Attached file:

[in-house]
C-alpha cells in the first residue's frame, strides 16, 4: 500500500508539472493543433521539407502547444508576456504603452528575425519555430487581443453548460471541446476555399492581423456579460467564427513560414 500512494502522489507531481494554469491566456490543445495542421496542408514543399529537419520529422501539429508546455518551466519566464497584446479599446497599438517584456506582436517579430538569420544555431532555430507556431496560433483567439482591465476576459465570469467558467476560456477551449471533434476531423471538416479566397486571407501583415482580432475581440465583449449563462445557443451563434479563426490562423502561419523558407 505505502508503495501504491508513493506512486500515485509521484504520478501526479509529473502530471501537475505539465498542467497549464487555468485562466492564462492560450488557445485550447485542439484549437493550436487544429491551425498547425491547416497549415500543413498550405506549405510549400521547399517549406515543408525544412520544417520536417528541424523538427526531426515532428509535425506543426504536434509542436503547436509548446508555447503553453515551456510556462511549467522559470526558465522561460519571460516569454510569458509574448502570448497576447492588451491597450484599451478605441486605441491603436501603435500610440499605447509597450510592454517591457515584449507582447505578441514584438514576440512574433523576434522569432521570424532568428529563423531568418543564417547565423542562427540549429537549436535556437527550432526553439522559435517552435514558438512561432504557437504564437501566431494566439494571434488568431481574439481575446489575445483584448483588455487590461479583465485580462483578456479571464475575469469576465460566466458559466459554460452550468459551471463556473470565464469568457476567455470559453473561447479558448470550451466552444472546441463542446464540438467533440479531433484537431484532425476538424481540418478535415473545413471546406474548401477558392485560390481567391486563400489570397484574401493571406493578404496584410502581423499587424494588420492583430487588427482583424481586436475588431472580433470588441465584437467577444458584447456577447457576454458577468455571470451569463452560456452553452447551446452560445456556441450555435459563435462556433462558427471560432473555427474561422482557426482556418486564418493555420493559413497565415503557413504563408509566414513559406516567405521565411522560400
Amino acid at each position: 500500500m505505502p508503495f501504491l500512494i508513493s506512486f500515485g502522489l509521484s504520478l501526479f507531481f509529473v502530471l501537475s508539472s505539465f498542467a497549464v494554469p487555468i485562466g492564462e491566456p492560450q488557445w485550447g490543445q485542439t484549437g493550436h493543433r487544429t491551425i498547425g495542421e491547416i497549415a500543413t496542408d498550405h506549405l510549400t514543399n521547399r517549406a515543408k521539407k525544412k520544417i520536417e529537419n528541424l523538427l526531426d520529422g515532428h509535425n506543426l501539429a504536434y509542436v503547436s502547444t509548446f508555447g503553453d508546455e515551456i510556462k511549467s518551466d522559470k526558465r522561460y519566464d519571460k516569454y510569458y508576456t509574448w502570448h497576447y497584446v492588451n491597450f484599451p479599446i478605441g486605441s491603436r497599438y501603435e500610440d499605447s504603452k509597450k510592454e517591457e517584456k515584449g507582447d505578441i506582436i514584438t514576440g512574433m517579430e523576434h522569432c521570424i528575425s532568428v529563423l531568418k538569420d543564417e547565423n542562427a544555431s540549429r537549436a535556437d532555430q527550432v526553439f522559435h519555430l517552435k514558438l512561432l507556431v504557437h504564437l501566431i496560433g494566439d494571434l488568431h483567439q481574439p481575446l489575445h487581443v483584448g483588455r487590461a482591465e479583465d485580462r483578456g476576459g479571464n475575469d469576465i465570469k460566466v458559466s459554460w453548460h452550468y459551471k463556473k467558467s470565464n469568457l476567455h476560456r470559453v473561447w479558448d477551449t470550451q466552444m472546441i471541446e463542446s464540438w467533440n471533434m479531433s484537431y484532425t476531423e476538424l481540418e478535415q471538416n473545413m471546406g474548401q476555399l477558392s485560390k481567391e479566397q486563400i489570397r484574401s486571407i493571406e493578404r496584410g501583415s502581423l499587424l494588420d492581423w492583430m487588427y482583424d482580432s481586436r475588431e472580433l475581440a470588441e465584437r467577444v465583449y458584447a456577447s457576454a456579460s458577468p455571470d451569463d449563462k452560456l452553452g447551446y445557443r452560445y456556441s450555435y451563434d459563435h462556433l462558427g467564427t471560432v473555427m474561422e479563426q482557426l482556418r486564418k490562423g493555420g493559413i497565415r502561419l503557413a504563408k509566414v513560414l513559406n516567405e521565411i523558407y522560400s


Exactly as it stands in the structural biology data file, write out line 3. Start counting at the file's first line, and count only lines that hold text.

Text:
Amino acid at each position: 500500500m505505502p508503495f501504491l500512494i508513493s506512486f500515485g502522489l509521484s504520478l501526479f507531481f509529473v502530471l501537475s508539472s505539465f498542467a497549464v494554469p487555468i485562466g492564462e491566456p492560450q488557445w485550447g490543445q485542439t484549437g493550436h493543433r487544429t491551425i498547425g495542421e491547416i497549415a500543413t496542408d498550405h506549405l510549400t514543399n521547399r517549406a515543408k521539407k525544412k520544417i520536417e529537419n528541424l523538427l526531426d520529422g515532428h509535425n506543426l501539429a504536434y509542436v503547436s502547444t509548446f508555447g503553453d508546455e515551456i510556462k511549467s518551466d522559470k526558465r522561460y519566464d519571460k516569454y510569458y508576456t509574448w502570448h497576447y497584446v492588451n491597450f484599451p479599446i478605441g486605441s491603436r497599438y501603435e500610440d499605447s504603452k509597450k510592454e517591457e517584456k515584449g507582447d505578441i506582436i514584438t514576440g512574433m517579430e523576434h522569432c521570424i528575425s532568428v529563423l531568418k538569420d543564417e547565423n542562427a544555431s540549429r537549436a535556437d532555430q527550432v526553439f522559435h519555430l517552435k514558438l512561432l507556431v504557437h504564437l501566431i496560433g494566439d494571434l488568431h483567439q481574439p481575446l489575445h487581443v483584448g483588455r487590461a482591465e479583465d485580462r483578456g476576459g479571464n475575469d469576465i465570469k460566466v458559466s459554460w453548460h452550468y459551471k463556473k467558467s470565464n469568457l476567455h476560456r470559453v473561447w479558448d477551449t470550451q466552444m472546441i471541446e463542446s464540438w467533440n471533434m479531433s484537431y484532425t476531423e476538424l481540418e478535415q471538416n473545413m471546406g474548401q476555399l477558392s485560390k481567391e479566397q486563400i489570397r484574401s486571407i493571406e493578404r496584410g501583415s502581423l499587424l494588420d492581423w492583430m487588427y482583424d482580432s481586436r475588431e472580433l475581440a470588441e465584437r467577444v465583449y458584447a456577447s457576454a456579460s458577468p455571470d451569463d449563462k452560456l452553452g447551446y445557443r452560445y456556441s450555435y451563434d459563435h462556433l462558427g467564427t471560432v473555427m474561422e479563426q482557426l482556418r486564418k490562423g493555420g493559413i497565415r502561419l503557413a504563408k509566414v513560414l513559406n516567405e521565411i523558407y522560400s